Observations of mesospheric nitric oxide and ozone variability above Halley station, Antarctica

Thursday, 18 December 2014
David Newnham1, Mark A. Clilverd1, Richard B. Horne1, Craig J Rodger2, Annika Seppälä1,3, Pekka T Verronen3, Monika E. Andersson3, Daniel Robert Marsh4, Tamas Kovacs5 and John M C Plane6, (1)British Antarctic Survey, Cambridge, United Kingdom, (2)University of Otago, Dunedin, New Zealand, (3)Finnish Meteorological Institute, Helsinki, Finland, (4)National Center for Atmospheric Research, Boulder, CO, United States, (5)University of Leeds, School of Chemistry, Leeds, United Kingdom, (6)University of Leeds, School of Chemistry, Leeds, LS2, United Kingdom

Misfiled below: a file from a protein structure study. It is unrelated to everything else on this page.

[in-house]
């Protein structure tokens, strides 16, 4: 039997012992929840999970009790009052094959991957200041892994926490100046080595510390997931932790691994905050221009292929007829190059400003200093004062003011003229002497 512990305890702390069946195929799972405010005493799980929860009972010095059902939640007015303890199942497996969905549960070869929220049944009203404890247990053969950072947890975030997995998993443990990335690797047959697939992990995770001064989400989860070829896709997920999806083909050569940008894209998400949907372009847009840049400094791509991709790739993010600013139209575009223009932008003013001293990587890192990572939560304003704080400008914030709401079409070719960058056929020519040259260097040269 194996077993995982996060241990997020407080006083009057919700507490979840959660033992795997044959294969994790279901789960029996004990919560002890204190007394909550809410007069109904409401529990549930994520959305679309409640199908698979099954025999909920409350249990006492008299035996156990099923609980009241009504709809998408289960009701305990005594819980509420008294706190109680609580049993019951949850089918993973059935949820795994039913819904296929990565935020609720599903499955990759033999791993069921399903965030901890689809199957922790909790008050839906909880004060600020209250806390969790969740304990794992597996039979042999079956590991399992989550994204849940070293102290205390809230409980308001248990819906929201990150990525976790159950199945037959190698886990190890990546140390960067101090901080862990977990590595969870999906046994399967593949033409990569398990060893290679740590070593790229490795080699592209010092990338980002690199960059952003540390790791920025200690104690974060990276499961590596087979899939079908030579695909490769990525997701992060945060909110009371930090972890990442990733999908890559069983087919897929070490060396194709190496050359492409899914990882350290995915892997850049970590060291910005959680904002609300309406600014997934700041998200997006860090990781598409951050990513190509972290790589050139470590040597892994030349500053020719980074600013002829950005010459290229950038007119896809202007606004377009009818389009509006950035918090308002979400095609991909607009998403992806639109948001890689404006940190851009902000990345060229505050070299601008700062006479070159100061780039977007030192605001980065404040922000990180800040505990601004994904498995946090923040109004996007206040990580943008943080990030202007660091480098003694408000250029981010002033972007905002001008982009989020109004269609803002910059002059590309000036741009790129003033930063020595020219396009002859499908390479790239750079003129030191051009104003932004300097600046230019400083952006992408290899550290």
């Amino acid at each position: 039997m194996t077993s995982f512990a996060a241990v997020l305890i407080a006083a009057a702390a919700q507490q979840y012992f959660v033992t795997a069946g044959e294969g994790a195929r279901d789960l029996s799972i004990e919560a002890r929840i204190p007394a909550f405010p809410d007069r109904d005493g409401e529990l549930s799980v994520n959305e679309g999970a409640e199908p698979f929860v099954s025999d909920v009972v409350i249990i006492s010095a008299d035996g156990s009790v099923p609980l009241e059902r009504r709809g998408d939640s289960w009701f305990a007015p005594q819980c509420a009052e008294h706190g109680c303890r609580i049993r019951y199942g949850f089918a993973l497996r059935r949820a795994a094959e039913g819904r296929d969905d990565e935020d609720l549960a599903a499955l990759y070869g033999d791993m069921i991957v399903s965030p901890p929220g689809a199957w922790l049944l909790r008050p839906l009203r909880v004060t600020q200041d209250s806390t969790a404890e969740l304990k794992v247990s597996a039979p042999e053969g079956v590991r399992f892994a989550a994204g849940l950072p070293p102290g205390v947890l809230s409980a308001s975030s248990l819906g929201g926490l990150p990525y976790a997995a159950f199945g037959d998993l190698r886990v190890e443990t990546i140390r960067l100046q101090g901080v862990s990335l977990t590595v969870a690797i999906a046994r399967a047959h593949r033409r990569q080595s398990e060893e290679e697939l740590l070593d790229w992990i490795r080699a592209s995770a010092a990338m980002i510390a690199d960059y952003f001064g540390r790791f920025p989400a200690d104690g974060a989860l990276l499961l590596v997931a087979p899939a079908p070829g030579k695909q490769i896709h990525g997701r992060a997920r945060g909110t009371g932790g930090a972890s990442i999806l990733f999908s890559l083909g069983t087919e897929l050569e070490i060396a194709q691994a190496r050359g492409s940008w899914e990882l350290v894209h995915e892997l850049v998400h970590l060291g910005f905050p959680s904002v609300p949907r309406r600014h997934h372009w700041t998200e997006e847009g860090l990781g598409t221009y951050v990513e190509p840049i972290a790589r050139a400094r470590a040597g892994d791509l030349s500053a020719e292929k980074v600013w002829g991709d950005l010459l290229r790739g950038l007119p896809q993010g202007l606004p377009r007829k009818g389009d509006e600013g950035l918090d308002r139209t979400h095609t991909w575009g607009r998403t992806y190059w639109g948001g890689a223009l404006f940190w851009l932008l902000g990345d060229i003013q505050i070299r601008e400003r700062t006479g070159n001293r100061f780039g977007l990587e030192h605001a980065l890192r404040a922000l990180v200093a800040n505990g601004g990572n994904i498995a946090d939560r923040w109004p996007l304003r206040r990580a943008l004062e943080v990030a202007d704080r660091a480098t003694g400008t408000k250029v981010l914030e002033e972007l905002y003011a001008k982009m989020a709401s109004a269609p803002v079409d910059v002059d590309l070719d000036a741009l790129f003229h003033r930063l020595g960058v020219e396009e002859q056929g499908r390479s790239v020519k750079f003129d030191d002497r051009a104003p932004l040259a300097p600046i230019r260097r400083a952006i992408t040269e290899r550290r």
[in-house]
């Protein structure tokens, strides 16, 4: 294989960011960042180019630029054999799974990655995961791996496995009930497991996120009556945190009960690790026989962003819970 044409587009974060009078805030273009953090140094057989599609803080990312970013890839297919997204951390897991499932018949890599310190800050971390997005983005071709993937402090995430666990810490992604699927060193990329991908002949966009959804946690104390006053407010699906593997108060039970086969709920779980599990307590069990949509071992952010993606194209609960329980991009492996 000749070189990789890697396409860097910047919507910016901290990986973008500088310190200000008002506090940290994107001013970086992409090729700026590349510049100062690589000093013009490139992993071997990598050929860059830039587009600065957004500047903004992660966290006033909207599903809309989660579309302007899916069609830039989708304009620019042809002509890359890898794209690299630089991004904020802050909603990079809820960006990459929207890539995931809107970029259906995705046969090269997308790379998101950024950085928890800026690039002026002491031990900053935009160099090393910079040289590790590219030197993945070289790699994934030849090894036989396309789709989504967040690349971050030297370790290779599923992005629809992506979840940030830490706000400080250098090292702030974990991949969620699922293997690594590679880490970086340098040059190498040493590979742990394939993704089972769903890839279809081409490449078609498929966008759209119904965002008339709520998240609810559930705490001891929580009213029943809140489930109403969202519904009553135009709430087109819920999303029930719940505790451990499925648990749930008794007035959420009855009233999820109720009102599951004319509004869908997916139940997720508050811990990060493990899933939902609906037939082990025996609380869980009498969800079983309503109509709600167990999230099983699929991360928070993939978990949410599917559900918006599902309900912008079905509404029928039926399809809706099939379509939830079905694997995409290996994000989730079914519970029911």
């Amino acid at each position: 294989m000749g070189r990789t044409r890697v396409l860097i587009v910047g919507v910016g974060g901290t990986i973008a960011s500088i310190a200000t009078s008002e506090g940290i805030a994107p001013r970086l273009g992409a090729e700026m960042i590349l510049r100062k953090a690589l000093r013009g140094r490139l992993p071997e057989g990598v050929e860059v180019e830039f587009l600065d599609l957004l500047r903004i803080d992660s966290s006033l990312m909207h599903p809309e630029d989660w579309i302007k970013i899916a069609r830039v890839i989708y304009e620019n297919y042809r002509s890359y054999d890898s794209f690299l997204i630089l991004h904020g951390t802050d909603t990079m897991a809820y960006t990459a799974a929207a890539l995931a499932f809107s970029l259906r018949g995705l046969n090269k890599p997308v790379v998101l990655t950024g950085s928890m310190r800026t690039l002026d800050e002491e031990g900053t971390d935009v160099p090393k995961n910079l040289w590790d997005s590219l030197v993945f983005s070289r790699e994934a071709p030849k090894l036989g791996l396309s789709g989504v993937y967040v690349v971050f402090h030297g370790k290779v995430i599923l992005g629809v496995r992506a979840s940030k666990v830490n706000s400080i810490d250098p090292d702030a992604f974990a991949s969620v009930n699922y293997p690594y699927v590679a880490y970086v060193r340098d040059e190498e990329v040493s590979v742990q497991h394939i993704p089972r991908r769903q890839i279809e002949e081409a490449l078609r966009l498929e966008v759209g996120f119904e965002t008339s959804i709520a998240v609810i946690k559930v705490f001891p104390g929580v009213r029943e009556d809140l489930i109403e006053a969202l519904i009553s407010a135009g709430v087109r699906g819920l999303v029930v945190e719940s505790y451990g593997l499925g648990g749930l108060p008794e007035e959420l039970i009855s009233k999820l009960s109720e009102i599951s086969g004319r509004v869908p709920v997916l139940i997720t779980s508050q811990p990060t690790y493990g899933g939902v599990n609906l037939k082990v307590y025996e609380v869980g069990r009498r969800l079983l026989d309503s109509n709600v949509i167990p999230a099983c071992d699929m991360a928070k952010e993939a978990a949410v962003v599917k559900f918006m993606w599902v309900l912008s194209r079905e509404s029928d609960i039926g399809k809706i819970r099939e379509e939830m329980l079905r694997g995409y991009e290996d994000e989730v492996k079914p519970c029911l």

Production of odd nitrogen species (NOx = NO + NO2) in the polar middle atmosphere by energetic electrons and protons, and its effect in chemically perturbing stratospheric ozone distributions, is well established. NOx is likely to be produced frequently and persistently in the mesosphere and lower thermosphere by energetic electrons. However the electron processes are less well understood than those involving solar protons. Uncertainties include which electron energy ranges have the greatest impact on NOx concentrations either by direct production or indirectly via transport. We have investigated the effect of energetic electron precipitation on nitric oxide (NO) and ozone abundances in the Antarctic middle atmosphere close to solar maximum. During 2013 low to moderate geomagnetic activity occurred, with minimum Dst index of - 132 nT, driven primarily by sub-storms associated with coronal mass ejections. Near-continuous ground-based observations were made by a semi-autonomous 230-250 GHz passive microwave radiometer at Halley station (75°37’S, 26°14’W, L = 4.6, geomagnetic latitude -62°), Antarctica. This location is directly under the region of radiation belt electron precipitation, equator-ward of the auroral zone, and deep within the polar vortex during the Austral winter. We observe enhanced mesospheric NO volume mixing ratio reaching 1.6 ppmv at 65-80 km on 2013 day 158 (7 June). Co-located 30 MHz riometer absorption increased when Kp index ≥ 4, indicating increased ionisation due to geomagnetic activity at 75-90 km directly above Halley. NOx production by energetic electron precipitation is discussed in the context of Polar-orbiting Operational Environmental Satellites electron count rates for the second generation Space Environment Monitor - Medium Energy Proton and Electron Detector. In order to evaluate the in situ production of NOx versus transport, we have incorporated in the Whole Atmosphere Community Climate Model (WACCM) a reduced version of the Sodankylä Ion-Neutral Chemistry Model. The reduction procedure using the normalised Jacobian method, and initial WACCM results, will be briefly presented.